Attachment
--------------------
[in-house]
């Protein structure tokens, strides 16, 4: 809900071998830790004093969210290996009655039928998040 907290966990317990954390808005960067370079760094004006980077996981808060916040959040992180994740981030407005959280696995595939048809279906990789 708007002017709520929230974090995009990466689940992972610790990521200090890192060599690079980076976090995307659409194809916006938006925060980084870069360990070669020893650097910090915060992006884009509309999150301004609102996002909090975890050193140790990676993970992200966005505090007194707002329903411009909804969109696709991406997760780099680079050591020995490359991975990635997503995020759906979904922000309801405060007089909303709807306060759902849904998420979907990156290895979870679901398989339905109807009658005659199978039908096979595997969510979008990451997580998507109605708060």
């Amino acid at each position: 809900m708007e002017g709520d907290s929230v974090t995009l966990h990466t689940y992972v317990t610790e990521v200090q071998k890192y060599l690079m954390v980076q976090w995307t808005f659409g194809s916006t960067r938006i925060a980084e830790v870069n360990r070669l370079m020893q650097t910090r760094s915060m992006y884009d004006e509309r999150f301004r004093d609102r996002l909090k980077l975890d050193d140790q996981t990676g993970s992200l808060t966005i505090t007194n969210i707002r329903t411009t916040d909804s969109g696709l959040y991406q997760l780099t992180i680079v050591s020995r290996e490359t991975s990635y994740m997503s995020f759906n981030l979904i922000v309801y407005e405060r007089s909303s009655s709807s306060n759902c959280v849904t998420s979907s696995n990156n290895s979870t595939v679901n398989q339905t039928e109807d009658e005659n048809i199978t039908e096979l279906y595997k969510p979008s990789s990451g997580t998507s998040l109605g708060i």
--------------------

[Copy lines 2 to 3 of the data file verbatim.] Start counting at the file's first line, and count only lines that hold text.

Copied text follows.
């Protein structure tokens, strides 16, 4: 809900071998830790004093969210290996009655039928998040 907290966990317990954390808005960067370079760094004006980077996981808060916040959040992180994740981030407005959280696995595939048809279906990789 708007002017709520929230974090995009990466689940992972610790990521200090890192060599690079980076976090995307659409194809916006938006925060980084870069360990070669020893650097910090915060992006884009509309999150301004609102996002909090975890050193140790990676993970992200966005505090007194707002329903411009909804969109696709991406997760780099680079050591020995490359991975990635997503995020759906979904922000309801405060007089909303709807306060759902849904998420979907990156290895979870679901398989339905109807009658005659199978039908096979595997969510979008990451997580998507109605708060």
């Amino acid at each position: 809900m708007e002017g709520d907290s929230v974090t995009l966990h990466t689940y992972v317990t610790e990521v200090q071998k890192y060599l690079m954390v980076q976090w995307t808005f659409g194809s916006t960067r938006i925060a980084e830790v870069n360990r070669l370079m020893q650097t910090r760094s915060m992006y884009d004006e509309r999150f301004r004093d609102r996002l909090k980077l975890d050193d140790q996981t990676g993970s992200l808060t966005i505090t007194n969210i707002r329903t411009t916040d909804s969109g696709l959040y991406q997760l780099t992180i680079v050591s020995r290996e490359t991975s990635y994740m997503s995020f759906n981030l979904i922000v309801y407005e405060r007089s909303s009655s709807s306060n759902c959280v849904t998420s979907s696995n990156n290895s979870t595939v679901n398989q339905t039928e109807d009658e005659n048809i199978t039908e096979l279906y595997k969510p979008s990789s990451g997580t998507s998040l109605g708060i």